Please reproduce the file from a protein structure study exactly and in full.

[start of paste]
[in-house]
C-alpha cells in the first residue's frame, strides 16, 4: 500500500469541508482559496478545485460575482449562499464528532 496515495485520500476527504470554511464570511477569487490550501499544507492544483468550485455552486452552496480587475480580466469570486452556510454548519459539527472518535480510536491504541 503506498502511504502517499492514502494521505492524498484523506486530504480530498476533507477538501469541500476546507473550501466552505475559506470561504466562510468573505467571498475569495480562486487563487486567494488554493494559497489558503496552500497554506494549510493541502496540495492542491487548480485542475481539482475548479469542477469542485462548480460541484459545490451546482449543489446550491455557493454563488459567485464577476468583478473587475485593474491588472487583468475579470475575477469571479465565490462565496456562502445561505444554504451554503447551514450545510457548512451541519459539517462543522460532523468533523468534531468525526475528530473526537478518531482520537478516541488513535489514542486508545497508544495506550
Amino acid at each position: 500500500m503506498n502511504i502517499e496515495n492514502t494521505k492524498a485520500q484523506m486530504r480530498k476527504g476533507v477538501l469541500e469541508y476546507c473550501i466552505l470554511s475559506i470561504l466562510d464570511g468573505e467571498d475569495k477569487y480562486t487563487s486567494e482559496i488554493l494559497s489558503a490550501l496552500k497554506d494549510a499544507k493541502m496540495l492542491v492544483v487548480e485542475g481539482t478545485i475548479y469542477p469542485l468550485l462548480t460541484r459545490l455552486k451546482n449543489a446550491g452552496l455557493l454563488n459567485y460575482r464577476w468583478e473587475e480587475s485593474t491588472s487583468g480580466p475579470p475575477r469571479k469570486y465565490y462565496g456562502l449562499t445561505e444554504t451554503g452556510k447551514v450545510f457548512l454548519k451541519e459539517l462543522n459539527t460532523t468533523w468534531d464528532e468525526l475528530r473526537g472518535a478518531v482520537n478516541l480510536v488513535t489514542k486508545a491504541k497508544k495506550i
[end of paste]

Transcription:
[in-house]
C-alpha cells in the first residue's frame, strides 16, 4: 500500500469541508482559496478545485460575482449562499464528532 496515495485520500476527504470554511464570511477569487490550501499544507492544483468550485455552486452552496480587475480580466469570486452556510454548519459539527472518535480510536491504541 503506498502511504502517499492514502494521505492524498484523506486530504480530498476533507477538501469541500476546507473550501466552505475559506470561504466562510468573505467571498475569495480562486487563487486567494488554493494559497489558503496552500497554506494549510493541502496540495492542491487548480485542475481539482475548479469542477469542485462548480460541484459545490451546482449543489446550491455557493454563488459567485464577476468583478473587475485593474491588472487583468475579470475575477469571479465565490462565496456562502445561505444554504451554503447551514450545510457548512451541519459539517462543522460532523468533523468534531468525526475528530473526537478518531482520537478516541488513535489514542486508545497508544495506550
Amino acid at each position: 500500500m503506498n502511504i502517499e496515495n492514502t494521505k492524498a485520500q484523506m486530504r480530498k476527504g476533507v477538501l469541500e469541508y476546507c473550501i466552505l470554511s475559506i470561504l466562510d464570511g468573505e467571498d475569495k477569487y480562486t487563487s486567494e482559496i488554493l494559497s489558503a490550501l496552500k497554506d494549510a499544507k493541502m496540495l492542491v492544483v487548480e485542475g481539482t478545485i475548479y469542477p469542485l468550485l462548480t460541484r459545490l455552486k451546482n449543489a446550491g452552496l455557493l454563488n459567485y460575482r464577476w468583478e473587475e480587475s485593474t491588472s487583468g480580466p475579470p475575477r469571479k469570486y465565490y462565496g456562502l449562499t445561505e444554504t451554503g452556510k447551514v450545510f457548512l454548519k451541519e459539517l462543522n459539527t460532523t468533523w468534531d464528532e468525526l475528530r473526537g472518535a478518531v482520537n478516541l480510536v488513535t489514542k486508545a491504541k497508544k495506550i